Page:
Teaching basic lab skills
for research computing

Harder Than It Should Be

Someone once said, "Chemistry is basically anything chemists will give each other awards for doing." Or something like that—Google doesn't find matches for that exact quote. Even if I've mangled it, the idea is sound: art is no more and no less than what great artists accept as being art.

So what is computer science? More particularly, what constitutes the core of computer science? What's the stuff that everyone who calls themselves a "computer scientist" should know, or at least have seen? One way to answer the question would be to look at what people are given prizes for, but that's turning out to be harder than I expected, and the reason highlights a gap in this course.

Let's start with the two biggest academic prizes open to the whole spectrum of CS: the ACM Doctoral Dissertation Award, and the A. M. Turing Award, which is often called "the Nobel Prize of computing". The page I linked to lists the names of the Dissertation Award winners from 1978 to the present, but those links take you to pages that have nothing more on them than the name of the prizewinning thesis (and in some cases, a press release or a photo of the winner accepting a check). There's no useful metadata anywhere to be seen: not keywords (which is what I'm after), not links to scholarly databases (so that I could write a script to harvest keywords), nothing. I could write a script to googlewhack the author's name and thesis title, but the half-dozen pages I looked at were formatted in three different ways, so that smells like a lot more effort than I'm willing to put in to do something that my local second-hand stereo parts store has supported since 2005 (or maybe even earlier).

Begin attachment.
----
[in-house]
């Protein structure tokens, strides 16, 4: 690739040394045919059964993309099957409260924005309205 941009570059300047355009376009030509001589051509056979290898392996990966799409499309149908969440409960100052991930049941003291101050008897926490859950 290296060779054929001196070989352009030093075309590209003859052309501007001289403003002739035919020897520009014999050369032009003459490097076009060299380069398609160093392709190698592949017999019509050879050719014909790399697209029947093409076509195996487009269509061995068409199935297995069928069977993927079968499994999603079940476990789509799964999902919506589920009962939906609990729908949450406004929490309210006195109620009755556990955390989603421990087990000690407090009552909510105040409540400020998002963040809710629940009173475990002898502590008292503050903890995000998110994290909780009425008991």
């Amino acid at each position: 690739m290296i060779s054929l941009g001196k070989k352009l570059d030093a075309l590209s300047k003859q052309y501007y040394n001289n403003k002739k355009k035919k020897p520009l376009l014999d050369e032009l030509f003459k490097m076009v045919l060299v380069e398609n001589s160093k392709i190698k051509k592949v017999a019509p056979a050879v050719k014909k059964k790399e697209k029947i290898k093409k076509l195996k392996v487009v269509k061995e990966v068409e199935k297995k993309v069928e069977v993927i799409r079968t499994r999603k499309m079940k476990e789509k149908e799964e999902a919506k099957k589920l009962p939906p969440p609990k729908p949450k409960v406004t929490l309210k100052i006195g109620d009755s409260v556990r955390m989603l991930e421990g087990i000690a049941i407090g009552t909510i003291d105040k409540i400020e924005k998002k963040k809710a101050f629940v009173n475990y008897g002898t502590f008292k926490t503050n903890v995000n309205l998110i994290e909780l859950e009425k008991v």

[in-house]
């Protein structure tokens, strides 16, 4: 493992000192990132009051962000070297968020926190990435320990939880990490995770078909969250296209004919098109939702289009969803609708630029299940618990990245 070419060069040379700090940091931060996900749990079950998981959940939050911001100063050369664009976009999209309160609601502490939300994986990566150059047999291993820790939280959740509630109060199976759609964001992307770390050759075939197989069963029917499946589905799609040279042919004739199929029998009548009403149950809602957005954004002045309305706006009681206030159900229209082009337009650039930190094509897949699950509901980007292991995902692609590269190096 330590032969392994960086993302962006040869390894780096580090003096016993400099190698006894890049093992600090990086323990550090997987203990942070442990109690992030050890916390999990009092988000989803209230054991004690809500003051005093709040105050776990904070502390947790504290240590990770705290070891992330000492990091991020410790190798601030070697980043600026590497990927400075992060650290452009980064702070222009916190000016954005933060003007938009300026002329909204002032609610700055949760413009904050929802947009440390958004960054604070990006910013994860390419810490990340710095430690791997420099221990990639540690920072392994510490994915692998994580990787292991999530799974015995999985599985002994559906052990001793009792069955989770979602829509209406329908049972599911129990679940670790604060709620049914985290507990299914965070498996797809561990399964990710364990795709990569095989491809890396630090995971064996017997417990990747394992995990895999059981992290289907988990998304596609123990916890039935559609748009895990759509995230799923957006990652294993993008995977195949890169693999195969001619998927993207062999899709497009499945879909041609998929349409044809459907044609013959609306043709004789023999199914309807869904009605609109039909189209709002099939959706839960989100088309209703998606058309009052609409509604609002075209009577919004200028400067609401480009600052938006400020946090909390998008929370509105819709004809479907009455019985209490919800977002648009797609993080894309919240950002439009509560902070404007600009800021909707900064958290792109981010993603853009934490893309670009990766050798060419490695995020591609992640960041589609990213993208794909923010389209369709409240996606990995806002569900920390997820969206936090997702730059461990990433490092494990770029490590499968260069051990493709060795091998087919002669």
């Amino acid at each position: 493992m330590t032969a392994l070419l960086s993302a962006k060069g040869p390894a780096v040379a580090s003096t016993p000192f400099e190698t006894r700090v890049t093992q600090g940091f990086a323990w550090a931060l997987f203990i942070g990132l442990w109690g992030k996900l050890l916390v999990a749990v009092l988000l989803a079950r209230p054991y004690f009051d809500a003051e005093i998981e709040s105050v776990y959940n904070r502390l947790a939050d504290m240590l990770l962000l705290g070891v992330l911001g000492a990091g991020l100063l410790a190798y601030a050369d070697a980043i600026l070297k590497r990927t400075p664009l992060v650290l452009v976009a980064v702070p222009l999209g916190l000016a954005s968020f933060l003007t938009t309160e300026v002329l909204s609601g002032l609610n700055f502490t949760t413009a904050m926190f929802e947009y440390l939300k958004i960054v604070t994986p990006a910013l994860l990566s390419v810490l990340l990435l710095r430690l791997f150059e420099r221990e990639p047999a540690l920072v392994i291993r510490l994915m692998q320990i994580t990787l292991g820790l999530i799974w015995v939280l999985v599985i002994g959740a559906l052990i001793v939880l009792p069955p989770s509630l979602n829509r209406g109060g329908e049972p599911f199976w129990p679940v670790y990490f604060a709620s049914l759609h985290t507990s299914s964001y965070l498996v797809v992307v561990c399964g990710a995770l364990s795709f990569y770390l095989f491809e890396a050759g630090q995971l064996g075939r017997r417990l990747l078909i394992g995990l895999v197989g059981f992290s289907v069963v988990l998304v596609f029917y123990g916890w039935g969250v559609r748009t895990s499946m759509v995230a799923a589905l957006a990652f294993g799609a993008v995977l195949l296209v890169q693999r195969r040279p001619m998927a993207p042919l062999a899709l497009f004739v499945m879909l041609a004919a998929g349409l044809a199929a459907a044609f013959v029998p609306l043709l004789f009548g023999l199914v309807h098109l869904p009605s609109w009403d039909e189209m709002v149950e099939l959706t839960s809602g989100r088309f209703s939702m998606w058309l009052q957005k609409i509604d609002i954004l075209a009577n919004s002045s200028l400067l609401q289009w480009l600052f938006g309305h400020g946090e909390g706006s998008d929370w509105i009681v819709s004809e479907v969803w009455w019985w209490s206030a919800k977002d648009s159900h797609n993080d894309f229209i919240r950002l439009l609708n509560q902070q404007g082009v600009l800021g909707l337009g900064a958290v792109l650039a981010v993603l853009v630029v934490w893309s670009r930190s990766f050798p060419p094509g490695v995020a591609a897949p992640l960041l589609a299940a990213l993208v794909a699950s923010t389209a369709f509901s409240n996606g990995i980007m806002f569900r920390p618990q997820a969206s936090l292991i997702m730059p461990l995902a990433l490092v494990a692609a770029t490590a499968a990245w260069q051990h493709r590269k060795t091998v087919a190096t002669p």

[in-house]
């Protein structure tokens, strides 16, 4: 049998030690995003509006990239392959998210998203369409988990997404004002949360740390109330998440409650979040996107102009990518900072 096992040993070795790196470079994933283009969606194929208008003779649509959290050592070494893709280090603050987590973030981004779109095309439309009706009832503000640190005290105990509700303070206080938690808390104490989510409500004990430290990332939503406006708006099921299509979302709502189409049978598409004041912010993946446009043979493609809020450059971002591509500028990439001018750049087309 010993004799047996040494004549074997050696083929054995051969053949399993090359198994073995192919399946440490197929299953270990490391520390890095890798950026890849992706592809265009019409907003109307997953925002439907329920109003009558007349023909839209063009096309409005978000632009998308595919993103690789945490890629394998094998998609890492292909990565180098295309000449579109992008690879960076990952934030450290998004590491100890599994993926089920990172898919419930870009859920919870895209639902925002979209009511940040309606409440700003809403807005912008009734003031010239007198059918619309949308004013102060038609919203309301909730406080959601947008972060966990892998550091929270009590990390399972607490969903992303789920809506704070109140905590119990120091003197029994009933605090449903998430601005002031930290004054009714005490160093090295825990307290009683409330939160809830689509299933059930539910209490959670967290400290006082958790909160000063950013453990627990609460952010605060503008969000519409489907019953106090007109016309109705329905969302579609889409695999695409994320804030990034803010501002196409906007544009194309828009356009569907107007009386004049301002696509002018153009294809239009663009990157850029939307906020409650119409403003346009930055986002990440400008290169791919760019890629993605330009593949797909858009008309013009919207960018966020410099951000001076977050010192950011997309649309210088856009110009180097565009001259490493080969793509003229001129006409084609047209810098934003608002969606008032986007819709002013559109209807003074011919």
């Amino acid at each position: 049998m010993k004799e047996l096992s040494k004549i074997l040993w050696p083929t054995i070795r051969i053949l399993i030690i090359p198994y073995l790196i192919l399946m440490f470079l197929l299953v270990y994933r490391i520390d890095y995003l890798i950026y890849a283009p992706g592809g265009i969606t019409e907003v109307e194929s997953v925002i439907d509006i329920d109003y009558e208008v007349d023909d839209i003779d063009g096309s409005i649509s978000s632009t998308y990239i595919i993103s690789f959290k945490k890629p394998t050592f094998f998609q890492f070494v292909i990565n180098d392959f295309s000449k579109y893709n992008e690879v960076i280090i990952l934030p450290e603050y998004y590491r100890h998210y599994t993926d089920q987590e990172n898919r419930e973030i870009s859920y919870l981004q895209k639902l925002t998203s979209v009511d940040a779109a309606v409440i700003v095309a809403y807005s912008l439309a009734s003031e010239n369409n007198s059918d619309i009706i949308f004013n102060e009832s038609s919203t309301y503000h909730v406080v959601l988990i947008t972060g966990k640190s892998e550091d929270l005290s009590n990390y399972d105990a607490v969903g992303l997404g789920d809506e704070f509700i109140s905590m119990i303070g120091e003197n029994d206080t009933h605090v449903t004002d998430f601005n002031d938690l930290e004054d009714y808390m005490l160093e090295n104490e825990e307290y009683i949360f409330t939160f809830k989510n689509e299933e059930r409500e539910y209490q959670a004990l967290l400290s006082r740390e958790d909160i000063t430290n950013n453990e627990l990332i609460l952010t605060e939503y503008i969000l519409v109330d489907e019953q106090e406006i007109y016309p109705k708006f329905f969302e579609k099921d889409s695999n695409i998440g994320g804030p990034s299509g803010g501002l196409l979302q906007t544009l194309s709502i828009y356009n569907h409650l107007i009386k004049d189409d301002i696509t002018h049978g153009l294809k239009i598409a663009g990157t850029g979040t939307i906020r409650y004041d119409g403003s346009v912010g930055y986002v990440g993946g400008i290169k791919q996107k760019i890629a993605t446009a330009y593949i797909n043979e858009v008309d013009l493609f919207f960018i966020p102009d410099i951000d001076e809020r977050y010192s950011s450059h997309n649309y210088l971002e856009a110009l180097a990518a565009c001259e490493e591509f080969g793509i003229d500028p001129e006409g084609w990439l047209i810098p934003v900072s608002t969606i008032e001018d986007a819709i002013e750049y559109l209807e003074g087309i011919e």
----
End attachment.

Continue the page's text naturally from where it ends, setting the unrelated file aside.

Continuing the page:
The Turing Award site is a bit better: once you figure out that you have to select a sorting order to get the landing page to display more than the most recent winner, the sub-pages that the main page links to do contain a few sentences explaining why each winner won. There's still no structured metadata, though, so something that I know could be done in 10 minutes looks like it would take half a day, which means I'm not going to do it.

Software Carpentry doesn't really talk about this issue anywhere. It shows you how to use a database, and the essay on provenance nods to the value of structured metadata without going over to say hello, but that's about it. I'm constantly taken aback by how much time real scientists spend looking things up and chasing things down (journal editors are unlikely to take "or something like that" as sufficient citation for a quote like the one that started this post). We really should include something about the computational side of knowledge management and discovery in this course, but for the life of me, I don't know what—if you do, please tell me. And if you have any clout with the ACM, please point out that since they require people to specify topic keywords when submitting papers for publication, it would be only fair of them to give us back a few keywords when we need them...

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